Hypocrites come in all shapes and sizes. And when it comes to politics, hypocrisy is just part of the game. But the press only tends to cover half the story. For decades, the American ... See full summary »
Hypocrites come in all shapes and sizes. And when it comes to politics, hypocrisy is just part of the game. But the press only tends to cover half the story. For decades, the American people have benefited from the media's meticulous investigation of hypocrisy among conservative leaders. Meanwhile, liberal hypocrisy gets a free pass. But not any more. These days, you can't turn on the television or open a newspaper without finding liberal politicians, professors, pop stars, and pundits blaming the world's problems on America's free enterprise system, its democratic tradition, and its core values of individualism and self-reliance. But how sincere are they about their beliefs? How do they live? The answers will shock you. In a film that will forever change how we see America and its leaders, filmmakers Nicholas Tucker and Lucas Abel take us on an unforgettable journey through a political landscape filled with hypocrites and humbugs. Along the way, they reveal a disturbing national ... Written by
This documentary takes a shot at the liberals who say one thing and do the opposite. They use Michael Moore, Noam Chomsky, The Kennedys, Al Gore, Hilary Clinton and George Soros as liberals who claim to hate capitalism, but in reality have their own capitalistic exploits they keep on the down low.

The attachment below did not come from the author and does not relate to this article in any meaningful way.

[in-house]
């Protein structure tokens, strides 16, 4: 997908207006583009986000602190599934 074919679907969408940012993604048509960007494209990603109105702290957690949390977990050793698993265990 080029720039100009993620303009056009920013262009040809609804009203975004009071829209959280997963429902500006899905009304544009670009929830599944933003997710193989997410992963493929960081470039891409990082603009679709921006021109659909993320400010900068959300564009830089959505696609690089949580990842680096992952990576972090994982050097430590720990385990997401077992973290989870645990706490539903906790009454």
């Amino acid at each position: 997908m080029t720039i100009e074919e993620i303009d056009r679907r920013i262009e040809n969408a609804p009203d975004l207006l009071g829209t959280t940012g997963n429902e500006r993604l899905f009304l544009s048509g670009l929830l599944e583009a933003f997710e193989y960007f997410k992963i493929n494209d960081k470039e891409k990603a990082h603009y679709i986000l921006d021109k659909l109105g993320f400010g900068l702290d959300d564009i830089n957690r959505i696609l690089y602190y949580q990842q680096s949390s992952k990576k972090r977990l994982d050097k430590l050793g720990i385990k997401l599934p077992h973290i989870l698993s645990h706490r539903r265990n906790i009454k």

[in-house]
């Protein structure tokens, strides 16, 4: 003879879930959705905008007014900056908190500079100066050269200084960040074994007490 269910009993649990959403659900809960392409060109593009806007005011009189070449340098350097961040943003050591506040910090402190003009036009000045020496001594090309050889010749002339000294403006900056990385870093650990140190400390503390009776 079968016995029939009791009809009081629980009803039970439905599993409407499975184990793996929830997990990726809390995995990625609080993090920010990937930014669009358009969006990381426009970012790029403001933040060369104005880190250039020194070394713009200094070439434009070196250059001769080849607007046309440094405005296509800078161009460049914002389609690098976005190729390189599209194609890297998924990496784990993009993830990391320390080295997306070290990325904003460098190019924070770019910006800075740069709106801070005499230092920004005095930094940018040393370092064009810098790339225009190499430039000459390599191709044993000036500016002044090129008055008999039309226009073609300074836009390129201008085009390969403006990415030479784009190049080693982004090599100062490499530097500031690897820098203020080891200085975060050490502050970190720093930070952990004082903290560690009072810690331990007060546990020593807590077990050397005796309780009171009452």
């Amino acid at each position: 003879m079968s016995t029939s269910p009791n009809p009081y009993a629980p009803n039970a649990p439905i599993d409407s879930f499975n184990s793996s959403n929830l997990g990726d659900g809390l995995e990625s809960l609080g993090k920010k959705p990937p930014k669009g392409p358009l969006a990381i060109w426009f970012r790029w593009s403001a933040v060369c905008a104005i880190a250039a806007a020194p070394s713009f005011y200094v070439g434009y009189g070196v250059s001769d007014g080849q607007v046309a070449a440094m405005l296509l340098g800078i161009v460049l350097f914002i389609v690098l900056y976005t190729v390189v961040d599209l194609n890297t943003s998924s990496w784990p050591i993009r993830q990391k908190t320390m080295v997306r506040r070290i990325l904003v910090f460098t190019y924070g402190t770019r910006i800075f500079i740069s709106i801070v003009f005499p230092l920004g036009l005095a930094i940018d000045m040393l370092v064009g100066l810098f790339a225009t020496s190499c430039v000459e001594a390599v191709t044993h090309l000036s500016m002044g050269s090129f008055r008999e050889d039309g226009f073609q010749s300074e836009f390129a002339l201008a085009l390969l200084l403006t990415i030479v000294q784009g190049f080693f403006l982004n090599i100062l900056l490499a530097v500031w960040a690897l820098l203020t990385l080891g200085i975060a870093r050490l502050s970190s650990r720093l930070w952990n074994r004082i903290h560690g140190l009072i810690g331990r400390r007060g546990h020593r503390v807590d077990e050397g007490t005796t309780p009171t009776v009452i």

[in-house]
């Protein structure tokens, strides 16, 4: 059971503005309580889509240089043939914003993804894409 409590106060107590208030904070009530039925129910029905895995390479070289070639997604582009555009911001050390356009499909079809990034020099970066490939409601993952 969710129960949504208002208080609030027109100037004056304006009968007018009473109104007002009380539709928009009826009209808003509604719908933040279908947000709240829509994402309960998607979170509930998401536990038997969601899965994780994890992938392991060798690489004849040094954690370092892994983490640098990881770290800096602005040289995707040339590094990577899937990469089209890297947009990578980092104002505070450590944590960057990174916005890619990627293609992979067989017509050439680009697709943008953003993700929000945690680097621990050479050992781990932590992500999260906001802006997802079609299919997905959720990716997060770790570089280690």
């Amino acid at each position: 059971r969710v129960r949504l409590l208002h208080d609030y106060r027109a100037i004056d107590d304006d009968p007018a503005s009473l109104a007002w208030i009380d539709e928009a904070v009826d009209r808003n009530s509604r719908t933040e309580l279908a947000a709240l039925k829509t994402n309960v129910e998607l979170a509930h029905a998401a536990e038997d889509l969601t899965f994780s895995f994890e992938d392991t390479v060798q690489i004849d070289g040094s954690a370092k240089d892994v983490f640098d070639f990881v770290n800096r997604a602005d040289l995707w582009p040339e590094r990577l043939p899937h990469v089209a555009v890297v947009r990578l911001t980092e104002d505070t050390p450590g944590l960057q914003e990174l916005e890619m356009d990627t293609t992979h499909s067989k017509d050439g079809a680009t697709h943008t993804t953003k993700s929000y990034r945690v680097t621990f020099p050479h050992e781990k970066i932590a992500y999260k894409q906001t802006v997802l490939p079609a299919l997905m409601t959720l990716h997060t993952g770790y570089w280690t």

Many aspects of this are informative. However, their approach is childish when they use some guy named Kip who poses as rich person and shares with us his insights of how to make it rich while being a liberal. It has him dressed like a banker and begging for support on the streets of NY. The irony is embarrassing, and it doesn't stop there. They try and confront Michael Moore about his investments that he claims he never had, and it goes so far as to send him a cake with his tax return on it. Although this is a Michael Moore tactic, it really looks pathetic and undermines any credibility this film might have had. They then try and confront Sen Kennedy who is caught off guard and embarrassed. Why not be more civil and invite them to a panel discussion or ask them to explain what the controversies were all about and ask for a press release. I know these are not the best answers, but neither is trying to humiliate a person in front of a camera.
In regards to George Soros, he does not hide what he did in currency speculation. It is something anyone could have done, and he should not be faulted because he has liberal views.
It did have a good soundtrack and was better quality film than many documentaries. It is too bad that the potential was squandered with unprofessional journalism.
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